Ohio’s winter brings chilly temperatures, icy sidewalks, and snow-covered landscapes, and while your four-legged friend may have a fur coat, pets are not immune to the cold. Whether you own a tiny Chihuahua who trembles at the first draft of cool air or a fluffy malamute who would spend all day in the snow if you let them, remember to take essential cold-weather precautions to ensure your furry pal stays safe, warm, and injury-free during the brisk winter months. Our Adamson Veterinary Services team shares cold-weather safety tips to protect your pet. 

Know your pet’s cold tolerance 

Understanding your pet’s tolerance for cold weather is the first step in keeping them safe. Pets’ tolerance varies based on the following factors:

  • Breed and coat type — Some dog breeds have thick, insulating coats that are well-suited for cold weather, while others have short or thin coats that provide less protection. Breeds originating from colder climates tend to have better cold tolerance.
  • Size — Small pets generally lose heat more rapidly than large pets because of their higher surface area-to-body mass ratio. Cats and small dogs may feel the cold more intensely.
  • Age — Young puppies and kittens and senior pets, often have little tolerance for the extreme cold. Puppies and kittens may not have fully developed thermoregulation, while senior pets may have reduced metabolic rates and inefficient circulation.
  • Health — Pets in good health and at an ideal body weight are generally more cold-tolerant than those with pre-existing health conditions or those who are underweight. Pets with health conditions, such as diabetes or hypothyroidism, which affect their ability to regulate body temperature, may be more sensitive to cold, and chronic conditions, such as arthritis, can worsen in cold weather.
  • Activity level — Active pets generate body heat, which can help them stay warm in cold weather. In contrast, less active or sedentary pets may feel the cold more acutely.

Watch your pet for hypothermia and frostbite signs

Prolonged exposure to low temperatures can lead to frostbite and hypothermia in people and pets. Keep walks and outdoor playtime brief and supervised, especially during frigid conditions, and always bring your pet inside if the weather turns severe. Mild hypothermia begins to set in when your pet’s temperature drops below 99 degrees. Watch your pet’s behavior and body language during outdoor activities for the early signs, including:

  • Lethargy
  • Delayed reflexes
  • Slow, shallow breathing
  • Dilated pupils
  • Collapse

Frostbite can also occur when pets are exposed to cold temperatures for extended periods, causing the blood vessels to constrict, which redirects blood away from the extremities to warm and protect the vital organs, including the brain, lungs, and heart. Your pet’s nose, tail, ears, and paws are most susceptible to tissue damage because of this protective reaction. Frostbite signs include:

  • Brittle or shriveled skin that stays cold to the touch
  • Skin that is initially pale or bluish-white, and then becomes red and puffy
  • Red or grey-tinged skin on the ears, tail, or nose
  • Ears, tail, paws, or nose painful to the touch
  • Ice crystals in or around the nose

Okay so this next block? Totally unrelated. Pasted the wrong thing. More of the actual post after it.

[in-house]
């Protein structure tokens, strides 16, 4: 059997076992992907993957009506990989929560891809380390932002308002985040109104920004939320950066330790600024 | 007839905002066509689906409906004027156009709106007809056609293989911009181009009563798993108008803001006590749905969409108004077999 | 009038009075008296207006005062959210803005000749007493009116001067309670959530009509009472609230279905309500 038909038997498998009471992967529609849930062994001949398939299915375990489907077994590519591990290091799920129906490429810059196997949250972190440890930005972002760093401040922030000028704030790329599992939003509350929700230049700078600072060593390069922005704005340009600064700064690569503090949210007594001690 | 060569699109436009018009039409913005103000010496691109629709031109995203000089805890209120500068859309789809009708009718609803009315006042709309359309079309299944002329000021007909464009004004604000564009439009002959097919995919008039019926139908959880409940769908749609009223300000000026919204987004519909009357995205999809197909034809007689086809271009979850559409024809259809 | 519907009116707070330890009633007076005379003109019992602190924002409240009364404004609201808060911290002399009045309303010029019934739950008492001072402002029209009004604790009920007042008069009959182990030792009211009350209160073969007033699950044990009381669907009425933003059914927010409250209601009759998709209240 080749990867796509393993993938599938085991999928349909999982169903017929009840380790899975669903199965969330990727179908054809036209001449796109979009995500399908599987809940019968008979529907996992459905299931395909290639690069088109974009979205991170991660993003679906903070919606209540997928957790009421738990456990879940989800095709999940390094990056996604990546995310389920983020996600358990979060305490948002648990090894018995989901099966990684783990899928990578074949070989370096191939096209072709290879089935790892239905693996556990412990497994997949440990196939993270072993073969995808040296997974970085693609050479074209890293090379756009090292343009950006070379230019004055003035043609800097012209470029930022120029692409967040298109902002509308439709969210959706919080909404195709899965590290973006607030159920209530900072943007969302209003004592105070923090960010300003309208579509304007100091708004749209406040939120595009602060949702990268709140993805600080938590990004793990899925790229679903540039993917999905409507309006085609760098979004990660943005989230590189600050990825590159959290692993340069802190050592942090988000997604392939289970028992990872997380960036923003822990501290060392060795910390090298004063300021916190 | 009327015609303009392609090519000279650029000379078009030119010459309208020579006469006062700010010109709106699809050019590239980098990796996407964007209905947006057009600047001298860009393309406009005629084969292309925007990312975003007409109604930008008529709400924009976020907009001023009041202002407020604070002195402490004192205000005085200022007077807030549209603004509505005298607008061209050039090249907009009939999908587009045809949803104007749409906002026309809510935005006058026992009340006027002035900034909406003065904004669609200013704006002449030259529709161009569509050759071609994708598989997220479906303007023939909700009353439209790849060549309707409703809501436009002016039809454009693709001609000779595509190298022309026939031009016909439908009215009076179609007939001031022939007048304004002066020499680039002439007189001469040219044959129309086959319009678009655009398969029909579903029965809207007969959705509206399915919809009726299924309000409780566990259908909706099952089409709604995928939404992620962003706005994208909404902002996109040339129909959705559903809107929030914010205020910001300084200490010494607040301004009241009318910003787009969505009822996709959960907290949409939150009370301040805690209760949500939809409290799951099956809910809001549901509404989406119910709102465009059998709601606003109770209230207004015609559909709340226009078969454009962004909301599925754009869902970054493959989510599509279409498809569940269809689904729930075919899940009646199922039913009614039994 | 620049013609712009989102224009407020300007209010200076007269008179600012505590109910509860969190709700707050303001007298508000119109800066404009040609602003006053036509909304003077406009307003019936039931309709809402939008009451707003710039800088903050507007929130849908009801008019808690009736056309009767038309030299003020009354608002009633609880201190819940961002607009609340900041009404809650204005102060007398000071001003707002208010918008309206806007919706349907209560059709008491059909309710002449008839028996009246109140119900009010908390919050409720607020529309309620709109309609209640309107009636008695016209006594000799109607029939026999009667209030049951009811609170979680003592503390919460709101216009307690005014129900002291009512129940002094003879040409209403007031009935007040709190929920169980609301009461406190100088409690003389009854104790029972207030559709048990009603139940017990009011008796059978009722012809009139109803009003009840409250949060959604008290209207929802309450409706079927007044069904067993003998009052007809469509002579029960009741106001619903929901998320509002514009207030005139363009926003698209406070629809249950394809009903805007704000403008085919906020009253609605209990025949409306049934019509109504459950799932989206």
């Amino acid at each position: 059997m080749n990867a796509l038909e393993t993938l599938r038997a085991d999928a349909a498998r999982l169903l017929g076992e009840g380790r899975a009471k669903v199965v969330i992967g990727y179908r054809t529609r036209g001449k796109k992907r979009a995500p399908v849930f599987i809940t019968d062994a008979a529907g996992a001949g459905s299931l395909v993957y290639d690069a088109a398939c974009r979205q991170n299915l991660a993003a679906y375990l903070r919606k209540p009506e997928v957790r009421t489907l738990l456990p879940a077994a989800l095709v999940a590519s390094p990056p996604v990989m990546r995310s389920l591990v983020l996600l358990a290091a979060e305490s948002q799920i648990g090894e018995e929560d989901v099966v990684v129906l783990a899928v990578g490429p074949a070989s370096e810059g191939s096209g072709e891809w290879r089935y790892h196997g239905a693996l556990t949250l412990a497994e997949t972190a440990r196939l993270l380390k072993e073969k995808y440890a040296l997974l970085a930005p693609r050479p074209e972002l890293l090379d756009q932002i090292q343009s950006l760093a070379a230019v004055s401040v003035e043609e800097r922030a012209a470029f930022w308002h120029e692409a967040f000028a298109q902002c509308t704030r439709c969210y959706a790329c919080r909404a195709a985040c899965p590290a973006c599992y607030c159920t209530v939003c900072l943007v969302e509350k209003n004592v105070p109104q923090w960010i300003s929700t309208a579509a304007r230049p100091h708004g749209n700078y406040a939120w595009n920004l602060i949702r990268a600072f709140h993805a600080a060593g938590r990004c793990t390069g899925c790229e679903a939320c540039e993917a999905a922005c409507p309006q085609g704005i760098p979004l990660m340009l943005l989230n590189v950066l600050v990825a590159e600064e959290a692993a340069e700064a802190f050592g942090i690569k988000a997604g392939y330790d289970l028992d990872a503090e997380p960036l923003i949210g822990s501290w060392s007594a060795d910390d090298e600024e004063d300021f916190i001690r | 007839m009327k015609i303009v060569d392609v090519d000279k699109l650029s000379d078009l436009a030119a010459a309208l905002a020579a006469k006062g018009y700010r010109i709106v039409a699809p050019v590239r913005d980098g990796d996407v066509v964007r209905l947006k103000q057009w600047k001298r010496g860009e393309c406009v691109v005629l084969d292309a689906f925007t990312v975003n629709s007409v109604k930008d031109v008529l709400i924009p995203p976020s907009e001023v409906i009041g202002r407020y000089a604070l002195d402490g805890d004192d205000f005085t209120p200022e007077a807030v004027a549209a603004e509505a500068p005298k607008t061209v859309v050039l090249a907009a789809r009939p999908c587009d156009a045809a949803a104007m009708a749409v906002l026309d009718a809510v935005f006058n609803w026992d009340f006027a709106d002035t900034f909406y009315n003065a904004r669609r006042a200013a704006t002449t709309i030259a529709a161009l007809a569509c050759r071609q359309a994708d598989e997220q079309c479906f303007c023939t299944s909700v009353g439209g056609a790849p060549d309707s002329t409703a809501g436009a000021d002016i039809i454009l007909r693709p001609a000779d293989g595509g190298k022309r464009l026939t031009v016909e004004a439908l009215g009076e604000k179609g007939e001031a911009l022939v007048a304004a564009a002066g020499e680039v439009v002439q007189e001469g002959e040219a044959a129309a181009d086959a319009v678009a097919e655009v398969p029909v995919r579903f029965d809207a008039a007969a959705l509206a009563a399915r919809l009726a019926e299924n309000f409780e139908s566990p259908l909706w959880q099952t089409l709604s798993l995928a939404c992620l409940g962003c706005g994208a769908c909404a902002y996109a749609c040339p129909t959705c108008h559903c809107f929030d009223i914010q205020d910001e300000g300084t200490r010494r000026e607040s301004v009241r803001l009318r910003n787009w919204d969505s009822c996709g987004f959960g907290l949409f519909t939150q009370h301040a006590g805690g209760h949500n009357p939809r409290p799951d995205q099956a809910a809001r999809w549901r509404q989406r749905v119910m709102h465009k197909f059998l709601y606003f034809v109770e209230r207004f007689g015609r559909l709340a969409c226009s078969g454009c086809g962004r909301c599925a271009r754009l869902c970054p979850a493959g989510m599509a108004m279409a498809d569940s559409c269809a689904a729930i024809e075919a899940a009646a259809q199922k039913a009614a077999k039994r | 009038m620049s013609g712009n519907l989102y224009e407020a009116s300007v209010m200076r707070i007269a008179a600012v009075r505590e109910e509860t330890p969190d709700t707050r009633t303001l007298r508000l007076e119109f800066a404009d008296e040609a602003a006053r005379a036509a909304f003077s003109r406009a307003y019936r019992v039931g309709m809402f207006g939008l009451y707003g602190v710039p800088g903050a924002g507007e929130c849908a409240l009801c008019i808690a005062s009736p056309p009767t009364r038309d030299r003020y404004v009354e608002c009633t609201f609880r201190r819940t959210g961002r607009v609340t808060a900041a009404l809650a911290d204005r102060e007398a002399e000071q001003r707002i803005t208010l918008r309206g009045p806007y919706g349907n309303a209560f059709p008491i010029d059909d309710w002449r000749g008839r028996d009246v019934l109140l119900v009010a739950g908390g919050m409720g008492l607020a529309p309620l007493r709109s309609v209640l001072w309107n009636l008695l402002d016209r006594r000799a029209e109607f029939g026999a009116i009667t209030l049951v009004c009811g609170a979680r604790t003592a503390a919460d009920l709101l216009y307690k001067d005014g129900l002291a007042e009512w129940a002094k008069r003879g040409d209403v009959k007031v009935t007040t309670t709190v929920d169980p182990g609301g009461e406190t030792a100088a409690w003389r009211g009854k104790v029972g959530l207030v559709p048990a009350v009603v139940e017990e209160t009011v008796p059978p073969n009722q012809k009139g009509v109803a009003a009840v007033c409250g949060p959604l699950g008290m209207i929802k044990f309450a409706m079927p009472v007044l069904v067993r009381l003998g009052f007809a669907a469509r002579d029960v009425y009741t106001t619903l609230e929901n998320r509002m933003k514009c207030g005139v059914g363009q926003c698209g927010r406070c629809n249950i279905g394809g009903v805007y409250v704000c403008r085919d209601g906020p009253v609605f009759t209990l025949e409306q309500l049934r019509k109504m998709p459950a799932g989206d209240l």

If your pet has frostbite signs, immediately bring them inside and cover them with a dry, warm blanket or towel. Then, contact our Adamson Veterinary Services team or your nearest emergency veterinary hospital for guidance. 

Protect your pet from the elements 

Like people, pets can benefit from extra layers during chilly walks or outdoor playtime. Before braving the cold with your pet, consider outfitting them in a pet-friendly winter coat or sweater to help keep them warm. Select pet clothing that fits well and covers most of their body, but does not obstruct their breathing or restrict their movement. Ice and cold can be especially hard on your pet’s paws because the long hair between the paw pads can accumulate ice, snow, and chemicals that can cause discomfort and irritate the skin. Protect your pet’s paws by trimming the fur between their paw pads, and wiping their feet when they come in from the snow and ice. Pet booties are another great option for winter paw protection if your pet tolerates this footwear.

Store antifreeze out of your pet’s reach

Antifreeze, which is used during the colder months to winterize cars and homes, is toxic to pets because of its ethylene glycol content. Ethylene glycol, a sweet-tasting substance, is extremely hazardous when ingested, even in a small amount. This sweet flavor can be particularly enticing to pets, leading them to drink antifreeze if it is accessible. A pet’s initial antifreeze poisoning signs can appear mild and may include signs such as vomiting, lethargy, and incoordination. However, as the poison progresses, it can lead to severe kidney failure, often within 24 to 72 hours. This kidney damage can be fatal if not treated promptly. To prevent your pet from accidentally ingesting this life-threatening substance, regularly check for spills around your car, keep your pet away from parked vehicles, and store unused antifreeze out of your pet’s reach. 

Our Adamson Veterinary Services team is here for your pet all year long, including the cold winter months. Contact us if you have any questions about protecting your pet from cold weather or to schedule their wellness visit.